Vol 28 No 2 (2019): Nordic Journal of African Studies
Articles Linguistics

A case for the adoption of Swahili as a language of early school literacy instruction in Ekegusii-speaking areas of western Kenya

Peter Mose
Rhodes University, School of Languages and Literatures, African Language Studies Section, South Africa
Russell Kaschula
Rhodes University, School of Languages and Literatures, African Language Studies Section, South Africa
Published November 18, 2019
Keywords
  • Swahili,
  • Ekegusii,
  • language of the catchment-based learning,
  • literacy,
  • basic education,
  • Ekegusii-speaking areas of western Kenya
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Abstract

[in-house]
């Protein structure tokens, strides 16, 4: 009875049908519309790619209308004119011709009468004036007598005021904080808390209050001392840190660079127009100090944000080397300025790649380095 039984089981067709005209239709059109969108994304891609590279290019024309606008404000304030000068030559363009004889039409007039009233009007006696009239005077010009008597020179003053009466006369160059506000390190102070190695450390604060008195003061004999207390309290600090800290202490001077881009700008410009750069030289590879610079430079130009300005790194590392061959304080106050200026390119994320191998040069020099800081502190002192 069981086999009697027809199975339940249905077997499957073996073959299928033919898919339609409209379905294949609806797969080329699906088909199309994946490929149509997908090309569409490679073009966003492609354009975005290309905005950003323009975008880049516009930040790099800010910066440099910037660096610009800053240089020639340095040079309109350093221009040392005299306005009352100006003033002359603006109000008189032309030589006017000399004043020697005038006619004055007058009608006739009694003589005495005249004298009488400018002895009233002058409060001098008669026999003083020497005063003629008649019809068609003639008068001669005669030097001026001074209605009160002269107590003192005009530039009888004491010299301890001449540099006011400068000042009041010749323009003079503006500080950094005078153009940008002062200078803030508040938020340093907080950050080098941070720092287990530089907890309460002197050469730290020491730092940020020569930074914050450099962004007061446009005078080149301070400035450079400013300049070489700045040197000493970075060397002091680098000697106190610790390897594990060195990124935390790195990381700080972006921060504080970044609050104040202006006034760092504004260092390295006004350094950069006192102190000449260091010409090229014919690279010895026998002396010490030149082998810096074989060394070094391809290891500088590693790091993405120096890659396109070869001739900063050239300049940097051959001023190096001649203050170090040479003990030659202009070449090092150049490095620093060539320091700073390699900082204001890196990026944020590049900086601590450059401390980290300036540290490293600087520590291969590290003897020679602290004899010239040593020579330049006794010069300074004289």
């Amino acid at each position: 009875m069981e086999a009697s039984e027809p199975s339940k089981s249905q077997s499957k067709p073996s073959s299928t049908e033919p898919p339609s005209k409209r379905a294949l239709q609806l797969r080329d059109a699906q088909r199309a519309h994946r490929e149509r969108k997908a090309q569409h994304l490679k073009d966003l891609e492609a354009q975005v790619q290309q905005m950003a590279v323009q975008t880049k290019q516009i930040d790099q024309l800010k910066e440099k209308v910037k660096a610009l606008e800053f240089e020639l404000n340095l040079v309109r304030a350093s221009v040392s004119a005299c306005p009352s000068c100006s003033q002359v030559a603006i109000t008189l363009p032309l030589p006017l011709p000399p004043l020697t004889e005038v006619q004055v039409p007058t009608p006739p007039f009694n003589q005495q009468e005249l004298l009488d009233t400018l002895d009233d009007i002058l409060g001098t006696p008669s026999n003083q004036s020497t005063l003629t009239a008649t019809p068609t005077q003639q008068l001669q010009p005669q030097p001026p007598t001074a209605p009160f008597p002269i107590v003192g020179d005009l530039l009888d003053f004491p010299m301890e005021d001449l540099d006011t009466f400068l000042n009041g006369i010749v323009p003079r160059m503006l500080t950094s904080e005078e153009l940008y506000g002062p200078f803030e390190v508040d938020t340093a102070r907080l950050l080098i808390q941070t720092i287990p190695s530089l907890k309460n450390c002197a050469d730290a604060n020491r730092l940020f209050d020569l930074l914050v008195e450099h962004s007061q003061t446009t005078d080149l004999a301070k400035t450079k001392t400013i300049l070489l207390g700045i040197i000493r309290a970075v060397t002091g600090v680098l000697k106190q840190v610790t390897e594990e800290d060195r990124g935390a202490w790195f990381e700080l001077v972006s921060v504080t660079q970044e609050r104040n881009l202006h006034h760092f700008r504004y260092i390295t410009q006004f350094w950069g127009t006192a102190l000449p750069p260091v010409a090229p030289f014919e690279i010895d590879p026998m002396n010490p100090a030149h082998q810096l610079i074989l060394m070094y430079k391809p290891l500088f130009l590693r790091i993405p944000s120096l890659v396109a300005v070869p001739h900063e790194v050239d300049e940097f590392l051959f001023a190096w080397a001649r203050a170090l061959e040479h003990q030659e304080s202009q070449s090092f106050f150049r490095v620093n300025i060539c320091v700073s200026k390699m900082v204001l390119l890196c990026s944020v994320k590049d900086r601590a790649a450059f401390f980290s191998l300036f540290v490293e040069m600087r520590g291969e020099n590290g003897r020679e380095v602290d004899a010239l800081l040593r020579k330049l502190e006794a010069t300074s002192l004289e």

Swahili, a national and official language in Kenya, is in wide use in the country as an inter-ethnic medium of communication and, generally, as a lingua franca. The operative language policy for lower primary – up to grade three – provides for the use of languages of the catchment as languages of instruction. The languages of the catchment refer to the more than 42 indigenous languages spoken in the country. The purpose of this study was to determine and discuss institutional and extra-institutional factors that might favour adoption of Swahili as the best medium – in the current sociolinguistic realities – in the ‘language-of-the-catchment-based’ literacy learning in Ekegusii-speaking areas of western Kenya. Data were obtained through classroom observations, teacher and church leaders’ interviews, observation and analysis of language trends at church worship services, and critical literature review. Findings indicate that acquisition-based factors, attitude-based factors, technical factors, and statutory factors – all supported by second language learning theory and research in diverse settings – are in favour of Swahili being used in Gusii as the language of the catchment. We observe that, in the absence of compelling conditions against the foregoing factors, the language might not bear significant adverse learning consequences on learners at the basic education level in the region. We do, however, state that the use of Ekegusii (the mother tongue) for early literacy teaching would have been the best choice were it not for the local sociolinguistic dynamics and the prevailing technical factors.